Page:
Line 3 is the number of pay periods per year for the highest-paying job. For example, if that job pays weekly, then 52 goes on line 3. If the jobs pays bi-monthly, then 24 should be entered

Line 4

Line 4 simply divides the amount on either line 1 or 2c by the number of pay periods on line 3. It’s the amount that’s provided in step 4c.

Deductions worksheet

The deductions worksheet is for anyone who plans to itemize deductions. Since the TCJA increased the standard deduction, way fewer people will itemize their deductions. Many high-earners will still itemize, however, so proceed accordingly. 

For 2021, if you believe your itemized deductions will exceed $12,550 (if you’re single or married filing separate), $25,100 (if you’re married filing jointly), or $18,800 (if you’re the head of household), you should consider filling out the deductions worksheet.

How to fill out the 2020 W-4 Form_ Step 4(b) Deductions Worksheet

Anyone filling out this worksheet should have their prior-year tax return handy to help get a good idea of what those deductions might be.

Should I fill out a new W-4?

The short answer is: It depends. 

Here’s a list of questions to ask yourself :

  • Are you married? If yes, does your spouse work?
  • Do you or your spouse have a second job?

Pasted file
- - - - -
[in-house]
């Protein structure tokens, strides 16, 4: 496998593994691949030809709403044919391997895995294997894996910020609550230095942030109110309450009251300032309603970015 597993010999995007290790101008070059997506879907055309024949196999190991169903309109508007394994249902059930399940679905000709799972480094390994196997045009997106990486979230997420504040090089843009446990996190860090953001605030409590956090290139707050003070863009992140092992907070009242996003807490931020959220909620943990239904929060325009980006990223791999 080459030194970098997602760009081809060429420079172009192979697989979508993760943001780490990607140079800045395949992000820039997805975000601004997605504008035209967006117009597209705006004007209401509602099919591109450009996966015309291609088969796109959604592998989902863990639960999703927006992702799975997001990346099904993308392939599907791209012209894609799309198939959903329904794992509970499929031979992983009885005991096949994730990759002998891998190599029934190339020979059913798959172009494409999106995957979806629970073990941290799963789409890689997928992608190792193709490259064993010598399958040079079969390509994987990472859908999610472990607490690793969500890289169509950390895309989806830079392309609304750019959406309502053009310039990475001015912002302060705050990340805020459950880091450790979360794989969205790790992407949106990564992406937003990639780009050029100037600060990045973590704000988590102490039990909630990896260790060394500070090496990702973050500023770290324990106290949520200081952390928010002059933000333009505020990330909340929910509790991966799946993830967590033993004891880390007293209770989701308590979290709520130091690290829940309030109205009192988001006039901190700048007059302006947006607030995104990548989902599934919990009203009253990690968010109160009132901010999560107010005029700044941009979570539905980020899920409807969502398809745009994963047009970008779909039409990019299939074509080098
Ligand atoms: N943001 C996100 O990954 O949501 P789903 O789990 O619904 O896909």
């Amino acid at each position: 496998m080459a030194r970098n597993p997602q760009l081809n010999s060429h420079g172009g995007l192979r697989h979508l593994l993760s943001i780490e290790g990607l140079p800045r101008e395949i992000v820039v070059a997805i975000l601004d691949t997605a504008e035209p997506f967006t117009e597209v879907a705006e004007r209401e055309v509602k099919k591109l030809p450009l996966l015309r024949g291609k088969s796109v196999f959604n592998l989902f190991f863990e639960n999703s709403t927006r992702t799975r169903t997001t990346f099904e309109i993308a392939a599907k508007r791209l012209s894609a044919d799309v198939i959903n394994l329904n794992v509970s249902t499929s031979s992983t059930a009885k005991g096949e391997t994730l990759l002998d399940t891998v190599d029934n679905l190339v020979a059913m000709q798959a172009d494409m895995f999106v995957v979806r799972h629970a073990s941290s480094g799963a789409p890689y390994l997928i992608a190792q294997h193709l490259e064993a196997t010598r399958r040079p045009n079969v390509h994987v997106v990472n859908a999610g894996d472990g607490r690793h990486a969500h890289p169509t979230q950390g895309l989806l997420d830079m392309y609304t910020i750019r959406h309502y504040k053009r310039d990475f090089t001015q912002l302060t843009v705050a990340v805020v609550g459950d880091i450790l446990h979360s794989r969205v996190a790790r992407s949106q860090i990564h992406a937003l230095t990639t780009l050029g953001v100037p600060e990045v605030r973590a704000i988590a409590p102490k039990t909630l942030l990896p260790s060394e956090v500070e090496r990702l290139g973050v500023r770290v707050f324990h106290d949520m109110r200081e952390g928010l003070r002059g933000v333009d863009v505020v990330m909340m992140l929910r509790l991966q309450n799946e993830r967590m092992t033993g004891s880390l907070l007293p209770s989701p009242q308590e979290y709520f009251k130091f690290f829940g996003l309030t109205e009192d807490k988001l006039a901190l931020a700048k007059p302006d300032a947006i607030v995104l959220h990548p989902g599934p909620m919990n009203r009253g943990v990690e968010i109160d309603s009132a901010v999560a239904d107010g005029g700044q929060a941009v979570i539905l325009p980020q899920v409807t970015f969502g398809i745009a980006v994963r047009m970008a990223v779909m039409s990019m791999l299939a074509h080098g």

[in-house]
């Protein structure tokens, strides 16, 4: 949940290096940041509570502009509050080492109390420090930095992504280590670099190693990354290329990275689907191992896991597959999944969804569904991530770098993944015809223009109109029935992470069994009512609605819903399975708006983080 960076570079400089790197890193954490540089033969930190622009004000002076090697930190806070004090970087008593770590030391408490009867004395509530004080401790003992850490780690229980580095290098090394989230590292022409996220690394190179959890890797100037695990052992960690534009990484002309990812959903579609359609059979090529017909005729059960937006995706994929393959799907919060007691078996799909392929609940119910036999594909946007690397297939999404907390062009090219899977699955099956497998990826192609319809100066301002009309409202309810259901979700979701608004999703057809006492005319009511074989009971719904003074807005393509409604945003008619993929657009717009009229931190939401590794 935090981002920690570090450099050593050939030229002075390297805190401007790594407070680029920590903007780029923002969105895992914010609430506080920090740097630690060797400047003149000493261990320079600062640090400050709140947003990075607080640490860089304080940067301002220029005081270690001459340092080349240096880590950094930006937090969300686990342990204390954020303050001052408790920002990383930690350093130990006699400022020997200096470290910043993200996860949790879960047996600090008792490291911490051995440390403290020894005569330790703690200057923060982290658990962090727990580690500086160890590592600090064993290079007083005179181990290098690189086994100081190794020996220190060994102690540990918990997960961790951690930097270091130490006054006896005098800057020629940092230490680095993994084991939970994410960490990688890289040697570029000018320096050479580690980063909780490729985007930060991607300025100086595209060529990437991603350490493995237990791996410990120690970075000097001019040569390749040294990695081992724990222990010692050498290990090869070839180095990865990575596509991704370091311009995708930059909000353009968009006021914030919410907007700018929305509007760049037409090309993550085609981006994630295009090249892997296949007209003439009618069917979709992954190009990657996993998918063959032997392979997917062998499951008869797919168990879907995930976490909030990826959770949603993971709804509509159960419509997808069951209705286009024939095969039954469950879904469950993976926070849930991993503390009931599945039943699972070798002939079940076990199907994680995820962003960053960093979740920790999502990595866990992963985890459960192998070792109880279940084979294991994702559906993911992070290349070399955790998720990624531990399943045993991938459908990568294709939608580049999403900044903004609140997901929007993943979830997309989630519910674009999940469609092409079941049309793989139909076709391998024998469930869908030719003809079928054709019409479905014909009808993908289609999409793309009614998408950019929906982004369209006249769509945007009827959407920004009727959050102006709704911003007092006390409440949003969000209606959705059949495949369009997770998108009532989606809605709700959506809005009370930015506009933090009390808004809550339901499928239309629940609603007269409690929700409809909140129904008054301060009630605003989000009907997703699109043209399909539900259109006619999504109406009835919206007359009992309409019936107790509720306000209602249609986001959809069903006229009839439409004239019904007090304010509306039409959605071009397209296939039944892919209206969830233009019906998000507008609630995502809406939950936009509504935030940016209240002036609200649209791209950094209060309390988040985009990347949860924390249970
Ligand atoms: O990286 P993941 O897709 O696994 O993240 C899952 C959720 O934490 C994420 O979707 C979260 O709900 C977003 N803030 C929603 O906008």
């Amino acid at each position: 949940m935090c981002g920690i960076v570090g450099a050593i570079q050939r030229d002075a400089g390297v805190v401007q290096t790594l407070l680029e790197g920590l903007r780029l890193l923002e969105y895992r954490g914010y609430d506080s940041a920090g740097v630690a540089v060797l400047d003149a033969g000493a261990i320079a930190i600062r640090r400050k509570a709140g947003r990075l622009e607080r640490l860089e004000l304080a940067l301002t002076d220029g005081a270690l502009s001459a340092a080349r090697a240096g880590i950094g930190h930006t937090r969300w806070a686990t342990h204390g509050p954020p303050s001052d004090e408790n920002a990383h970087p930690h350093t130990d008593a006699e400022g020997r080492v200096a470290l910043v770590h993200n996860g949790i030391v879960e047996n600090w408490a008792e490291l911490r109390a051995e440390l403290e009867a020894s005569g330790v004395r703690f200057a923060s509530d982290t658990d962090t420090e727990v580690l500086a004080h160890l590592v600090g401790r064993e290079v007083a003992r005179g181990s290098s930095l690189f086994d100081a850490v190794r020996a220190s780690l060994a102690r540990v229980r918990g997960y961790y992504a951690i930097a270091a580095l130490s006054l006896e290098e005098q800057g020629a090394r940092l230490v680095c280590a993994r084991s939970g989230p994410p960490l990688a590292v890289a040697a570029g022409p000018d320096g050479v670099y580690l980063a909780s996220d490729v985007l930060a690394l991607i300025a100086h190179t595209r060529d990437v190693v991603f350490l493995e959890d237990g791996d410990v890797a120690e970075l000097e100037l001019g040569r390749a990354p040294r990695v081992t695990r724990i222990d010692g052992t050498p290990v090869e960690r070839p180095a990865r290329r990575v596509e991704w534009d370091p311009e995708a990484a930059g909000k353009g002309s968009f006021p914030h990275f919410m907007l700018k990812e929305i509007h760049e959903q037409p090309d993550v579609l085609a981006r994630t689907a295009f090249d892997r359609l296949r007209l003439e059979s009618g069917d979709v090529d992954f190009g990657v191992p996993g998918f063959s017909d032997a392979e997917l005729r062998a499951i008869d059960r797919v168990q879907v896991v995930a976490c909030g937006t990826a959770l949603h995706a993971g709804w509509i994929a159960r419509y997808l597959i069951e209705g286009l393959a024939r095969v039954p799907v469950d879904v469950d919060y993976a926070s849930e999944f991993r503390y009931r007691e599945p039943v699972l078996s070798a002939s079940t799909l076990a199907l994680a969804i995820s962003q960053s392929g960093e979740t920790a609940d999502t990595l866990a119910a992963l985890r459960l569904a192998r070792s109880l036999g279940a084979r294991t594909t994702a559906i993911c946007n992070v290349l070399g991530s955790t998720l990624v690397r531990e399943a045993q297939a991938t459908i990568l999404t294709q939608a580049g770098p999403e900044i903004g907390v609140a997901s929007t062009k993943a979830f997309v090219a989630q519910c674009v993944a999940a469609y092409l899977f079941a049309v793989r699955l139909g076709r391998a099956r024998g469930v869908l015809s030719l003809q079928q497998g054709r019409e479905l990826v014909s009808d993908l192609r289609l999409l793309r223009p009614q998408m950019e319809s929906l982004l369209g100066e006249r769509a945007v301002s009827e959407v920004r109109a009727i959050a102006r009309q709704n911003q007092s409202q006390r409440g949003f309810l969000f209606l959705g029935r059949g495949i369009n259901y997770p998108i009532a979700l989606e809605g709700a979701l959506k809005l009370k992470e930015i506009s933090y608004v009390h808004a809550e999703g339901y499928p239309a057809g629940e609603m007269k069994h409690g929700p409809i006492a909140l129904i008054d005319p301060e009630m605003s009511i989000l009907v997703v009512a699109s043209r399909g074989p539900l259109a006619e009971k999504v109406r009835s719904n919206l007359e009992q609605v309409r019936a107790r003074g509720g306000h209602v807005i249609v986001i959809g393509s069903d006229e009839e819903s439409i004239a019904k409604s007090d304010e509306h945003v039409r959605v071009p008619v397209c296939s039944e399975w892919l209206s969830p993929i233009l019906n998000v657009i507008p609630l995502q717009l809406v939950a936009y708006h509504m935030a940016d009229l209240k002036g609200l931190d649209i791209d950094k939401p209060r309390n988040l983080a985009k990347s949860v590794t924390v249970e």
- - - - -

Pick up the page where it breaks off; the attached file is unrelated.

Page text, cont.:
• Do you have any new dependents?
  • Is there a chance that you won’t use the standard deduction? 
  • Did you get a large tax bill or have a large refund last year? 

If you answer “Yes” to any of those questions, then we recommend revisiting your W-4. If you are hired in 2021, then you have to complete the new W-4.

You can also refer to the new W-4 Frequently Asked Questions published by the IRS, which provides further guidance on whether you should adjust your W-4 elections for 2021.

The tax withholding estimator

Now, some of you are probably giving us side-eye now that we’ve suggested that you go through all this work. To make it easier on you, we recommend checking out the IRS’s withholding estimator

(As of the publish date of this article, the tax withholding estimator is using the 2020 IRS withholding tables. The 2021 version of the tool should be live in 2021.)

Anyone who wants to use the estimator will need to be prepared with similar information that’s requested on the W-4 worksheets.

If you’re interested in using the estimator, you should have the following:

  • Your most recent pay stub. It should include the amount of federal income tax withheld so far in the current tax year (2020).
  • A completed copy of your most recent tax return. It will help with estimating income and other items for the current tax year.

It’s important for anyone using the estimator to know that it will only be as accurate as the information entered. If you throw in a “best guess” for the requested information, the result will not be as precise.

The withholding estimator will spit out an approximation of what someone’s tax liability will be for their tax return and whether their current withholding is enough to meet that obligation. Depending on a person’s situation, this information may cause them to make changes to their W-4.

We’ll leave everyone with this: The IRS recommends that taxpayers with the following profiles check their withholding:

  • Two-income families.
  • People with two or more jobs at the same time or who only work for part of the year.
  • People with children who claim credits like the Child Tax Credit.
  • People who itemized deductions in the previous tax year.
  • People with high incomes and more complex tax returns.